Scientists think that Kepler-186f — the outermost of five planets found to be orbiting the star Kepler-186 — orbits at a distance of 32.5 million miles (52.4 million kilometers), theoretically within the habitable zone for a red dwarf. Earth orbits the sun from an average distance of about 93 million miles (150 million km), but the sun is larger and brighter than the Kepler-186 star, meaning that the sun’s habitable zone begins farther out from the star by comparison to Kepler-186. “This is the first definitive Earth-sized planet found in the habitable zone around another star,” Elisa Quintana, of the SETI Institute and NASA’s Ames Research Center and the lead author of a new study detailing the findings, said in a statement. Other planets of various sizes have been found in the habitable zones of their stars. However, Kepler-186f is the first alien planet this close to Earth in size found orbiting in that potentially life-supporting area of an extrasolar system, according to exoplanet scientists. ‘An historic discovery’ “This is an historic discovery of the first truly Earth-size planet found in the habitable zone around its star,” Geoff Marcy, an astronomer at the University of California, Berkeley, who is unaffiliated with the research, told via email. “This is the best case for a habitable planet yet found. The results are absolutely rock-solid. The planet itself may not be, but I’d bet my house on it. In any case, it’s a gem.” The newly discovered planet measures about 1.1 Earth radii, making it slightly larger than Earth, but researchers still think the alien world may be rocky like Earth. Researchers still aren’t sure what Kepler-186f’s atmosphere is made of, a key element that could help scientists understand if the planet is hospitable to life.  [Kepler-186f: Earth-Size World Could Support Oceans, Maybe Life (Infographic)] “What we’ve learned, just over the past few years, is that there is a definite transition which occurs around about 1.5 Earth radii,” Quintana said in a statement. “What happens there is that for radii between 1.5 and 2 Earth radii, the planet becomes massive enough that it starts to accumulate a very thick hydrogen and helium atmosphere, so it starts to resemble the gas giants of our solar system rather than anything else that we see as terrestrial.”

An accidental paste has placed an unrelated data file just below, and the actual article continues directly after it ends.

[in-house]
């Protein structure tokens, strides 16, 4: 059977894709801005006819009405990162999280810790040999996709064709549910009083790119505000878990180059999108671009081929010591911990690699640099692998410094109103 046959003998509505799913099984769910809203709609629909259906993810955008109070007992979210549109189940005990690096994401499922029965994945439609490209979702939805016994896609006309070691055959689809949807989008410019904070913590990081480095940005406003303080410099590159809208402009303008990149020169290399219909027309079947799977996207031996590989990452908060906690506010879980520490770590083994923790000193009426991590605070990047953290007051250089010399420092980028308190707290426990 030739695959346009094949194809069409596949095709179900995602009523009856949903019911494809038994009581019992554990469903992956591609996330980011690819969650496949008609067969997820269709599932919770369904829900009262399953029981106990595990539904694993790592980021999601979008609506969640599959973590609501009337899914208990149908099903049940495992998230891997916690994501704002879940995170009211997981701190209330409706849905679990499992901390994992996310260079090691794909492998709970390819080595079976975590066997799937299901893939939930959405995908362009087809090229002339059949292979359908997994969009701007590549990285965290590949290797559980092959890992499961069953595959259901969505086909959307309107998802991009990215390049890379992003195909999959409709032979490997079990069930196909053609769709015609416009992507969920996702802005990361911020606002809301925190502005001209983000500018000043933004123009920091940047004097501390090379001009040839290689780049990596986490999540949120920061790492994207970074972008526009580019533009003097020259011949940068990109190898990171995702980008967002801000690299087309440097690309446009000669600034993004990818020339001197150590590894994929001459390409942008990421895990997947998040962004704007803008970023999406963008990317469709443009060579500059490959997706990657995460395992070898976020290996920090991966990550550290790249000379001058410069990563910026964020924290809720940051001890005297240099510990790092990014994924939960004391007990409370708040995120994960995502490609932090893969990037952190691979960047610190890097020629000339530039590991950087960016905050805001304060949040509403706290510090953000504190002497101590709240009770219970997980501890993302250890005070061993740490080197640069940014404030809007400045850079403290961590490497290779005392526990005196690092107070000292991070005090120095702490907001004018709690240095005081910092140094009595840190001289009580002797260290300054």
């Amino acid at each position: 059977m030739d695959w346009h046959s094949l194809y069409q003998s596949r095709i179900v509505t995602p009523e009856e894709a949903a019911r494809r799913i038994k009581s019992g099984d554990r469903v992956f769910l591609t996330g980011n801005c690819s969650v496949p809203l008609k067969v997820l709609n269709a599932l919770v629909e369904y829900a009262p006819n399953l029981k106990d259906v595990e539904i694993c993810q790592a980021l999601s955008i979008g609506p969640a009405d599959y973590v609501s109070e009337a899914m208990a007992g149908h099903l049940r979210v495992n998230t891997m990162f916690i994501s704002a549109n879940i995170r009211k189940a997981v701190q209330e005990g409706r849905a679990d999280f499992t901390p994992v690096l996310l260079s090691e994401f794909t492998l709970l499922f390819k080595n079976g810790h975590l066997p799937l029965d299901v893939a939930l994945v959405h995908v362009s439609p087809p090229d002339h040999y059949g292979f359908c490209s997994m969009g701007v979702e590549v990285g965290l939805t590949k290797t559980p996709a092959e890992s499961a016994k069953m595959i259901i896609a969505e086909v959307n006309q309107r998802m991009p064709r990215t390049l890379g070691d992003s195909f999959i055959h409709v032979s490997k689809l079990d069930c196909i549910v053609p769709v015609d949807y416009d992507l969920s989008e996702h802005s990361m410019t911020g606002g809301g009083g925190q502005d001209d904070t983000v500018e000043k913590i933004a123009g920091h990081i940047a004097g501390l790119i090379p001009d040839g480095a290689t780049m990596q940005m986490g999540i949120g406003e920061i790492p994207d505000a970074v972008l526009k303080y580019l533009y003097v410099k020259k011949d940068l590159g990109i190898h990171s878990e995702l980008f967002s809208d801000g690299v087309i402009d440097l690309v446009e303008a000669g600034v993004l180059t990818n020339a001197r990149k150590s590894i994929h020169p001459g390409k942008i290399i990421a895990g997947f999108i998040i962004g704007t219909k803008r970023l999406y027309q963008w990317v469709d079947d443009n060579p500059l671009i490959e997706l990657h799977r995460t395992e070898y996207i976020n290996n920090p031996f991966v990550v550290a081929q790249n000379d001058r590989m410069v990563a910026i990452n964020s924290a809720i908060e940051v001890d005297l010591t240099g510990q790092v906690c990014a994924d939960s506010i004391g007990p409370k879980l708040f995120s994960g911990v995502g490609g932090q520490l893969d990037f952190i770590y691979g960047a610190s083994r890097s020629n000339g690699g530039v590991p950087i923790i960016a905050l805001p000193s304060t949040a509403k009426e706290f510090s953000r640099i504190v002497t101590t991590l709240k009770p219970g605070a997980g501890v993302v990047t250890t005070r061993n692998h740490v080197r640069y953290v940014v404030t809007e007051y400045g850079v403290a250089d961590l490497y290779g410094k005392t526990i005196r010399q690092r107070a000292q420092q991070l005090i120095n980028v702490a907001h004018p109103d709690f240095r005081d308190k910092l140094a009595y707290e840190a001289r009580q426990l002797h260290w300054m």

This diagram shows the position of Kepler-186f in relation to Earth.